Bral, Trustees Are Unchallenged

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From left: Trustee Anne Mendelson, Mayor Pedram Bral and Trustee Steven Hope will run unopposed this election cycle. (File photo)

Village of Great Neck Mayor Pedram Bral will have the easiest of paths to reelection this year—he is running unopposed. So are trustees Annie Mendelson and Steven Hope. All are campaigning under the Village Alliance Party line. Election Day is June 15.

Bral, 51, who emigrated from Iran in his teens, upended four-term Mayor Ralph Kreitzman in 2015. It is believed that about a quarter of Great Neck’s 10,000 residents are of Iranian (or Persian) extraction, many originally coming after the overthrown of the Shah in 1979. The vast majority, like Bral, are Jewish. Bral has won two contested elections since first winning office.

The mayor has presided over the switching of the public lighting system to LED lights—reportedly saving the village about $100,000 per year—and the reduction of a structural deficit he inherited. Last March, as the pandemic gained strength, he declared a state of emergency in the village, prohibiting outdoor gatherings.

He has led the move to sell the aging village hall to the Great Neck School District and the board is now mulling a number of proposals for a new village hall at a property the village bought on Middle Country Road.

Bral’s bio lists him as “Director of Minimally Invasive Robotic Gynecologic Surgery, a division he developed when he joined Maimonides Medical Center in Brooklyn.” In a candidate statement before the 2019 election he claimed that he “brought new, vibrant businesses into the commercial district on Middle Neck Road and made the village government more accessible and responsive to its residents.”

Mendelson, first elected in 2015, serves on the Architectural Review Committee and is a representative to the Manhasset Bay Protection Committee. According to her 2019 candidate’s statement, she “works as a software product manager for Refinitiv, formerly Thomson Reuters. She had previously worked in the defense and software industries, before getting her teaching certificate in 2003. She then taught math at Great Neck North High until 2013.” She emphasizes improving the quality of life in the village.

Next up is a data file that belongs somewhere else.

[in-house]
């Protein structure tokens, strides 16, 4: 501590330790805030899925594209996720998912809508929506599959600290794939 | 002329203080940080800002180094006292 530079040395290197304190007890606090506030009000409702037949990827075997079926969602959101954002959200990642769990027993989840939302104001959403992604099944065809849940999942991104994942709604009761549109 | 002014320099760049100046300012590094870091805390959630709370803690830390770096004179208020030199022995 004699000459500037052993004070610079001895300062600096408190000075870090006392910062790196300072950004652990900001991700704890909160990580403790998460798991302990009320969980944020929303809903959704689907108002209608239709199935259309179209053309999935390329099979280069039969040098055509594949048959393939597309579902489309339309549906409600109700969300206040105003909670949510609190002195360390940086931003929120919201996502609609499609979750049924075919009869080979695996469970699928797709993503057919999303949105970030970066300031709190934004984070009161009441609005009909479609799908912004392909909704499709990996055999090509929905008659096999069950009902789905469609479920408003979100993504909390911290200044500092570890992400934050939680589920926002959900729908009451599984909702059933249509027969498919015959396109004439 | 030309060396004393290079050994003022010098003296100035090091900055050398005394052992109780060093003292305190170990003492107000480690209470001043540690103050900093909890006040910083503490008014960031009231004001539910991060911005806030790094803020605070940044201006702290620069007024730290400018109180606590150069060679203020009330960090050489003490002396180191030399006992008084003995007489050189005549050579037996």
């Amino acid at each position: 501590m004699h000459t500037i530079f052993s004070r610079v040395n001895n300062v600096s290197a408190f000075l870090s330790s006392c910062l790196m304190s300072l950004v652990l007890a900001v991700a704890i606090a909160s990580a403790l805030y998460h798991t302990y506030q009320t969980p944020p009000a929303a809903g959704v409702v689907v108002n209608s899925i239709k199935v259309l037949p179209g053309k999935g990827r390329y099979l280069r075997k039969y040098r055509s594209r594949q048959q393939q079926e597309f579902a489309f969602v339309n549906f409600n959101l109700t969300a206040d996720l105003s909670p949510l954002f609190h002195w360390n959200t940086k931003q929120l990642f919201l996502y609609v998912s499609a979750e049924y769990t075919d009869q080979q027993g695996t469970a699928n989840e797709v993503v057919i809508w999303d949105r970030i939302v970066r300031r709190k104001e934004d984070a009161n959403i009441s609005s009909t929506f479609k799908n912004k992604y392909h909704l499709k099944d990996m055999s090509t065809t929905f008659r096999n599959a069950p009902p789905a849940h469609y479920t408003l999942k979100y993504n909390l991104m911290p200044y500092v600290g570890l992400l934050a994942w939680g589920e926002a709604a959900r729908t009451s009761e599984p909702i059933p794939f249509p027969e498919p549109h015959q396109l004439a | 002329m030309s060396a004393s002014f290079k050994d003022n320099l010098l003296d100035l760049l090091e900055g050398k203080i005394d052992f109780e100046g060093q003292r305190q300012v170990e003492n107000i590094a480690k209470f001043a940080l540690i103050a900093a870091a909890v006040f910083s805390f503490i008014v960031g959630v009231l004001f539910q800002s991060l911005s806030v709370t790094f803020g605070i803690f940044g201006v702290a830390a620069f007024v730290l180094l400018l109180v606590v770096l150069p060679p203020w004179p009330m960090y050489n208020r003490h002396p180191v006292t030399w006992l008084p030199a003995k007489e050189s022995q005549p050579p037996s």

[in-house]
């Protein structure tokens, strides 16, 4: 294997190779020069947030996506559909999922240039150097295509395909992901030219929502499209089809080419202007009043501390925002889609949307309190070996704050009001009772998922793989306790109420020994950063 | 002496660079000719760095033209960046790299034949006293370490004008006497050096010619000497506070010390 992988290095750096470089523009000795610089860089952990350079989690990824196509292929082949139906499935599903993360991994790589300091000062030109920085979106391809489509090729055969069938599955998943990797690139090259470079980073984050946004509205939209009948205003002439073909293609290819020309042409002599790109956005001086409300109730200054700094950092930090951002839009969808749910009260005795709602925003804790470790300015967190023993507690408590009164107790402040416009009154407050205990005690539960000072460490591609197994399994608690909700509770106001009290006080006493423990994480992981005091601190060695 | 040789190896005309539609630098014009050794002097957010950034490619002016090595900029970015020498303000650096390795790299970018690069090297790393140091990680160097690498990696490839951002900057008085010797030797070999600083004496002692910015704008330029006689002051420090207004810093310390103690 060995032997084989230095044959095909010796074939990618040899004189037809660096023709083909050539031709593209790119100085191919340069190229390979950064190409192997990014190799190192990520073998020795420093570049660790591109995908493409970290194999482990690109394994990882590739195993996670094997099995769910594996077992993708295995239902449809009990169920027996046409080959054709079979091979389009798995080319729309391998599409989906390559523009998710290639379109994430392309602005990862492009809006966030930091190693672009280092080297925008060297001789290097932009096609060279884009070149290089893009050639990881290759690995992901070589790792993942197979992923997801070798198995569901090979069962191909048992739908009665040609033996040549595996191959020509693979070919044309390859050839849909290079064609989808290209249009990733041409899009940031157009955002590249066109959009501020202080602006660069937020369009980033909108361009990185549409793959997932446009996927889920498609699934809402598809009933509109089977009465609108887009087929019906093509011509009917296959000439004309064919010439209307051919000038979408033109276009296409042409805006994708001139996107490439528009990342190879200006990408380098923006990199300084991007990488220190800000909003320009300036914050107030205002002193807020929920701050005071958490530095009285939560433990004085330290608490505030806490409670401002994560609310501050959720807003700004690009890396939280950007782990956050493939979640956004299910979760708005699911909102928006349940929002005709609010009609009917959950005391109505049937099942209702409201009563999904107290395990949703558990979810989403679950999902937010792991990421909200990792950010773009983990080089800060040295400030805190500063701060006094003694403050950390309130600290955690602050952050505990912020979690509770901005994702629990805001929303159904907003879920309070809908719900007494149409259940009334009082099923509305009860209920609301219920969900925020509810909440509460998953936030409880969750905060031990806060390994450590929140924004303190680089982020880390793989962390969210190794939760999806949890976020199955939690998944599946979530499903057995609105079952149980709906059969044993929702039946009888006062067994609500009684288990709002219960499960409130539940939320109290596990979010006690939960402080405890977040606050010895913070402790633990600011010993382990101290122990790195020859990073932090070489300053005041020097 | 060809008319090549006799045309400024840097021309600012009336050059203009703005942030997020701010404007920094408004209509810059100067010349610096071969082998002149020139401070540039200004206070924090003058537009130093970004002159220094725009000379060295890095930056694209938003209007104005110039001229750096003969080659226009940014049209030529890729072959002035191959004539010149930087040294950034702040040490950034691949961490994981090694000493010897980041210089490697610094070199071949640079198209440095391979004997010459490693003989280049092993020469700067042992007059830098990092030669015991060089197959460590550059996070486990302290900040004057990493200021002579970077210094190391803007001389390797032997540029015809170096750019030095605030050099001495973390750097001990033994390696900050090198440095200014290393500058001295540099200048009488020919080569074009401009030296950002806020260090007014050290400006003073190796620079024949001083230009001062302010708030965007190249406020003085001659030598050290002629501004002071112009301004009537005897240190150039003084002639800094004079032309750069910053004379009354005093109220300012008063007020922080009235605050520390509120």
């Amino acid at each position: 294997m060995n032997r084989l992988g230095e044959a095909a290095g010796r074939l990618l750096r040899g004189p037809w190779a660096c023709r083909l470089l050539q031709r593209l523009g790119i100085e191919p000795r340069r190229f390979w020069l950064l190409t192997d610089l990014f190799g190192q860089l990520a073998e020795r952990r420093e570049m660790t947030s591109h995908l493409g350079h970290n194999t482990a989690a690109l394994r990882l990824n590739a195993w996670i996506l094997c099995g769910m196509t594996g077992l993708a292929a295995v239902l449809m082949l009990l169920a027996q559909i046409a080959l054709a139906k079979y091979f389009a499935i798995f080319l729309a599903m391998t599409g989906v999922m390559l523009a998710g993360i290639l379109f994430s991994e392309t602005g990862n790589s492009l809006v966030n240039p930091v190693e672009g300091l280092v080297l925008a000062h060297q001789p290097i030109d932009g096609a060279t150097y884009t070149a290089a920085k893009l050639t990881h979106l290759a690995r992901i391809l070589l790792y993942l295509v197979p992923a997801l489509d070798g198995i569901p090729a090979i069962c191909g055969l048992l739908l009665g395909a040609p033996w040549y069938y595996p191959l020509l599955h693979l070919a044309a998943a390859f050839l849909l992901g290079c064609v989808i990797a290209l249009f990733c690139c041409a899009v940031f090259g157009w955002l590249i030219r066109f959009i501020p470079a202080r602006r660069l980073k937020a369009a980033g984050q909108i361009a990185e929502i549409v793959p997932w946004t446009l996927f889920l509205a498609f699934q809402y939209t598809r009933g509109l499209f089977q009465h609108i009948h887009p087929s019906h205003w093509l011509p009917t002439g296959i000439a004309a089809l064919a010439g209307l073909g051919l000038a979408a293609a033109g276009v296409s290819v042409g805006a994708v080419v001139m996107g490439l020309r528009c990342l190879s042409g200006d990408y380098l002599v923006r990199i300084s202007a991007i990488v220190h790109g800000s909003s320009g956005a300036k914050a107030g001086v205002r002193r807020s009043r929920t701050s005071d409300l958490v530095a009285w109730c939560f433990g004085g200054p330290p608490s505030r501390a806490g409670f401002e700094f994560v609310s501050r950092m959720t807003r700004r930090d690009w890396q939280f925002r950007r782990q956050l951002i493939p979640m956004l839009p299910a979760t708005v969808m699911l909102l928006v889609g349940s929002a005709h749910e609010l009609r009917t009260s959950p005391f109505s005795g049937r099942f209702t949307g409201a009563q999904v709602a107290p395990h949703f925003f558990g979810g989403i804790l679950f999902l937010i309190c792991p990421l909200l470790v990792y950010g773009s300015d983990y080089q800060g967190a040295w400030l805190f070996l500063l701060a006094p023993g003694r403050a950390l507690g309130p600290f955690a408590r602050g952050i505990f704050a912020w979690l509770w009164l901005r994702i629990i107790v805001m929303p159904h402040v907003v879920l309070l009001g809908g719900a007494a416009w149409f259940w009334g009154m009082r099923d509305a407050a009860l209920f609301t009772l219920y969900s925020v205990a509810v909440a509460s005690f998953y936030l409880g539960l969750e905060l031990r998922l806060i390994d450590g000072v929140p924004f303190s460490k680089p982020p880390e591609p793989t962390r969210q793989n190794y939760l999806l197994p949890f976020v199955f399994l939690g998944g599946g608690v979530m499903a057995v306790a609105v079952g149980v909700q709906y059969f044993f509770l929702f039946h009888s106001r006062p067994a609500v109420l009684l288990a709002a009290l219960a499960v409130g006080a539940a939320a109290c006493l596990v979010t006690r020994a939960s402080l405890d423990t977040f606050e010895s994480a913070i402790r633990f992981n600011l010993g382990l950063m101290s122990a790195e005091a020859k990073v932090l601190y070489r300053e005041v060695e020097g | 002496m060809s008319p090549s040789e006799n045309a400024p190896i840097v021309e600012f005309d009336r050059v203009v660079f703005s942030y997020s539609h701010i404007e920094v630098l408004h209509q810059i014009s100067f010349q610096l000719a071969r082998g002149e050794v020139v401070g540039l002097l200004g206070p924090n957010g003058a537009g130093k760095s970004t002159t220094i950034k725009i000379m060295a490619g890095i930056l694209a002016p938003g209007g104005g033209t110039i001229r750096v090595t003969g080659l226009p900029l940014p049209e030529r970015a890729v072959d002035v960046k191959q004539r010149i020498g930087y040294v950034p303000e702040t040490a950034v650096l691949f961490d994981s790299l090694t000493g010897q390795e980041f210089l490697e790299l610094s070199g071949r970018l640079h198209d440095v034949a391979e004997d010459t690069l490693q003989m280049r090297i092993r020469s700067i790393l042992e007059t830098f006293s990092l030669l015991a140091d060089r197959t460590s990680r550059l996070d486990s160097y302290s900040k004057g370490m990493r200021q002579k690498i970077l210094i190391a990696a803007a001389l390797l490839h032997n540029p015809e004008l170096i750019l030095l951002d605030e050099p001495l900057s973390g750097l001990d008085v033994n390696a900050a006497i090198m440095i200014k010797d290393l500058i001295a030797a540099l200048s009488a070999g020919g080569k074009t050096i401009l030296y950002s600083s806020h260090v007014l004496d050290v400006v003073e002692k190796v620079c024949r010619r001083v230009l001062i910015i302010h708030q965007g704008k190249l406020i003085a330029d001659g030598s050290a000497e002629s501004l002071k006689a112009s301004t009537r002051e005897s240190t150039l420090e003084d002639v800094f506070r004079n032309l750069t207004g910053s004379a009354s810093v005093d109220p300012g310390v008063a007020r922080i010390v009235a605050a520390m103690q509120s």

Hope was appointed by Bral in 2017 to replace then Deputy Mayor Ray Plakstis Jr., who resigned for health reasons. Hope moved with his family from South Africa as a young man and developed a love of the village’s parks and schools, with his three children making their way through the school system. A property manager, he “oversees office buildings, retail and multi­family dwellings. Previously, he worked for Sy Luba HVAC in Great Neck and an electrical contractor. As a property manager, he uses his expertise to advise the board of trustees in issues related to construction and the improvement of the village business district.”

Village Justice Mark Birnbaum, in office since 2013, is defending his four-year seat against David Kirsch. Birnbaum served as a village trustee from 2002-13 and was commissioner of the Great Neck Senior Housing Authority and chairman of the Great Neck Village BZA. Kirsch has been the managing partner at his own practice. A former assistant district attorney in The Bronx, his profile states that he specializes in criminal defense law and estate planning, among others.

2 COMMENTS

  1. Good article, but I don’t understand the need to say “ The vast majority, like Bral, are Jewish”. Why does that matter?
    Can you imagine if the mayor was Christian or any other religion and the article pointed that out? Why does the religion of the mayor matter? It’s bizarre to focus on that.

  2. What does the religious of the village residents or the mayor have to do with anything? Can you imagine replacing the word Jewish with Christian or any other religion in your article? It’s so bizarre!

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